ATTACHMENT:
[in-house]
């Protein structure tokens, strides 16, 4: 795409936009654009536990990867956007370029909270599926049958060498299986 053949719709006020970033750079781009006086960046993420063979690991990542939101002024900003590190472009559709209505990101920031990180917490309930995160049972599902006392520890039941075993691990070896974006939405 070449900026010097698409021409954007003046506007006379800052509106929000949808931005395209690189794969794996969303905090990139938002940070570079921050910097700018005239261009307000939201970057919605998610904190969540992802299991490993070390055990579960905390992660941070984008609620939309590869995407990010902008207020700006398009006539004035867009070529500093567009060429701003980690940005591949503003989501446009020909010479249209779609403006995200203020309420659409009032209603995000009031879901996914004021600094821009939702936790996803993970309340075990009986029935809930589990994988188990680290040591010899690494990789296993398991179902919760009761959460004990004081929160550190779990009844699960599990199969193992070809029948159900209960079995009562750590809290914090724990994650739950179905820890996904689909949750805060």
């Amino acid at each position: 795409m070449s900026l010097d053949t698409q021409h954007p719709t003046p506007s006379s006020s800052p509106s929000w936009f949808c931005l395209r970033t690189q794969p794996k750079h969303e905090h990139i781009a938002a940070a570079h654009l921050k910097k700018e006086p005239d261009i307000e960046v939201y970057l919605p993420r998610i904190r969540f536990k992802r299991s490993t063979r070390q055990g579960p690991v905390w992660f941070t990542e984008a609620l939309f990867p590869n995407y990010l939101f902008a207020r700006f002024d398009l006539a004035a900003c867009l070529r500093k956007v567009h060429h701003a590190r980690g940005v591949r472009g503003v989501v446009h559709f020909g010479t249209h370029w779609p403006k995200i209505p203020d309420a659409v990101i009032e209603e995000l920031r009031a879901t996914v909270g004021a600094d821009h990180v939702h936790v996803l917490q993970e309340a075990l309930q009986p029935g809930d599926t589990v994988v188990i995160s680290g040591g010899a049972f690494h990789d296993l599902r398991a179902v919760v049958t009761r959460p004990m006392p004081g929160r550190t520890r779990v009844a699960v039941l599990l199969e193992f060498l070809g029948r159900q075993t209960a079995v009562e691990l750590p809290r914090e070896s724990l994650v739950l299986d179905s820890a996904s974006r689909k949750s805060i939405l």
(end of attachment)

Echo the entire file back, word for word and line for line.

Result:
[in-house]
């Protein structure tokens, strides 16, 4: 795409936009654009536990990867956007370029909270599926049958060498299986 053949719709006020970033750079781009006086960046993420063979690991990542939101002024900003590190472009559709209505990101920031990180917490309930995160049972599902006392520890039941075993691990070896974006939405 070449900026010097698409021409954007003046506007006379800052509106929000949808931005395209690189794969794996969303905090990139938002940070570079921050910097700018005239261009307000939201970057919605998610904190969540992802299991490993070390055990579960905390992660941070984008609620939309590869995407990010902008207020700006398009006539004035867009070529500093567009060429701003980690940005591949503003989501446009020909010479249209779609403006995200203020309420659409009032209603995000009031879901996914004021600094821009939702936790996803993970309340075990009986029935809930589990994988188990680290040591010899690494990789296993398991179902919760009761959460004990004081929160550190779990009844699960599990199969193992070809029948159900209960079995009562750590809290914090724990994650739950179905820890996904689909949750805060």
């Amino acid at each position: 795409m070449s900026l010097d053949t698409q021409h954007p719709t003046p506007s006379s006020s800052p509106s929000w936009f949808c931005l395209r970033t690189q794969p794996k750079h969303e905090h990139i781009a938002a940070a570079h654009l921050k910097k700018e006086p005239d261009i307000e960046v939201y970057l919605p993420r998610i904190r969540f536990k992802r299991s490993t063979r070390q055990g579960p690991v905390w992660f941070t990542e984008a609620l939309f990867p590869n995407y990010l939101f902008a207020r700006f002024d398009l006539a004035a900003c867009l070529r500093k956007v567009h060429h701003a590190r980690g940005v591949r472009g503003v989501v446009h559709f020909g010479t249209h370029w779609p403006k995200i209505p203020d309420a659409v990101i009032e209603e995000l920031r009031a879901t996914v909270g004021a600094d821009h990180v939702h936790v996803l917490q993970e309340a075990l309930q009986p029935g809930d599926t589990v994988v188990i995160s680290g040591g010899a049972f690494h990789d296993l599902r398991a179902v919760v049958t009761r959460p004990m006392p004081g929160r550190t520890r779990v009844a699960v039941l599990l199969e193992f060498l070809g029948r159900q075993t209960a079995v009562e691990l750590p809290r914090e070896s724990l994650v739950l299986d179905s820890a996904s974006r689909k949750s805060i939405l």